Walking beaches, volunteers amass data on dead seabirds

Murres die off in record numbers during 2016, a phenomenon continued to be studied by researchers. Photo by NWS.
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OCEAN SHORES, Wash. (AP) - A long-running citizen monitoring program at the University of Washington is tracking dead seabirds as an indicator of the health of the coastal environment.

Hundreds of volunteers comb stretches of beach from Mendocino, California, to Kotzebue, Alaska, each month looking for carcasses that have washed ashore. The citizen scientists are often the first to see when unusual numbers of birds have died.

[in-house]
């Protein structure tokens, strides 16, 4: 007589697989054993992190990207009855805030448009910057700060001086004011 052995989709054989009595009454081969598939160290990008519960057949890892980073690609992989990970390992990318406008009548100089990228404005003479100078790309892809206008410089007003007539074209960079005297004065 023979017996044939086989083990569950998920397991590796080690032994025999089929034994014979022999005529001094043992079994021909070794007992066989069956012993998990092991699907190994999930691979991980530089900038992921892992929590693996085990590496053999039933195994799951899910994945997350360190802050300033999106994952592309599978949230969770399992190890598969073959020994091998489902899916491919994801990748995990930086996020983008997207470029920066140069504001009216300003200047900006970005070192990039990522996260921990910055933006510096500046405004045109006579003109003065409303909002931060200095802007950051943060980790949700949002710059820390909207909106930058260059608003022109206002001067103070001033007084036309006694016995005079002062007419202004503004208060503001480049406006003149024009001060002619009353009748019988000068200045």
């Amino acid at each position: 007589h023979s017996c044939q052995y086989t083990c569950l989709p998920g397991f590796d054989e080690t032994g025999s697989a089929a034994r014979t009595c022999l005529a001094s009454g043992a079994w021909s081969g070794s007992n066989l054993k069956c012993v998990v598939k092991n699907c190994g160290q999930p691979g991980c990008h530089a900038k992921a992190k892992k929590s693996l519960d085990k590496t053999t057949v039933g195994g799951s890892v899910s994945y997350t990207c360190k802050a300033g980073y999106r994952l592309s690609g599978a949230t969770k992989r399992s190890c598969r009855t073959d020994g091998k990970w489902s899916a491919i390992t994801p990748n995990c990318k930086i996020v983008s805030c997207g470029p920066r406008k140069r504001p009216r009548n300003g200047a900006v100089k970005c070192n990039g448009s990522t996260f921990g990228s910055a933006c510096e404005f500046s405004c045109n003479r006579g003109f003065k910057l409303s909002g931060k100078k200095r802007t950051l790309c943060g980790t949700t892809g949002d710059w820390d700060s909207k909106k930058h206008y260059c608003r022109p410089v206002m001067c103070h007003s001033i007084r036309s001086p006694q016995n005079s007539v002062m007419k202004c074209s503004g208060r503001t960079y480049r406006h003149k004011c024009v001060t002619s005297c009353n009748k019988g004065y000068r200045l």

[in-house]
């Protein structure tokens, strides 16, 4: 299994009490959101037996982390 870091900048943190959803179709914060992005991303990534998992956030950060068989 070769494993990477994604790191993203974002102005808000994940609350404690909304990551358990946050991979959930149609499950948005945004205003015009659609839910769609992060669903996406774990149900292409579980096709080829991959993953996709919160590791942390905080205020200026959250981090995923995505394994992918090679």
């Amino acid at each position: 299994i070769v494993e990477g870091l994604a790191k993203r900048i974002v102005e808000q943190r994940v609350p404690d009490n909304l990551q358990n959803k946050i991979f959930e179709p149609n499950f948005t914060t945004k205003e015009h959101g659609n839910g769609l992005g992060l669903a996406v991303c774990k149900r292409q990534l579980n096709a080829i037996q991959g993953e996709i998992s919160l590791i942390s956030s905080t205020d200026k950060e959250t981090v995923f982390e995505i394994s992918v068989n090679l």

For the past four years, scientists have tracked unusual die-offs of marine birds from California to the Arctic Circle.

KTUU reported on this issue in February following a particularly unusual die-off season in 2016, which left at least 30,000 dead sea birds washed up on the shoreline.

Since 1998, the Coastal Observation and Seabird Survey Team has recorded about 76,000 dead birds and 239 unique species.

The data is used to track seasonal, short-term and long-term changes in seabirds, revealing patterns about where and when certain species die.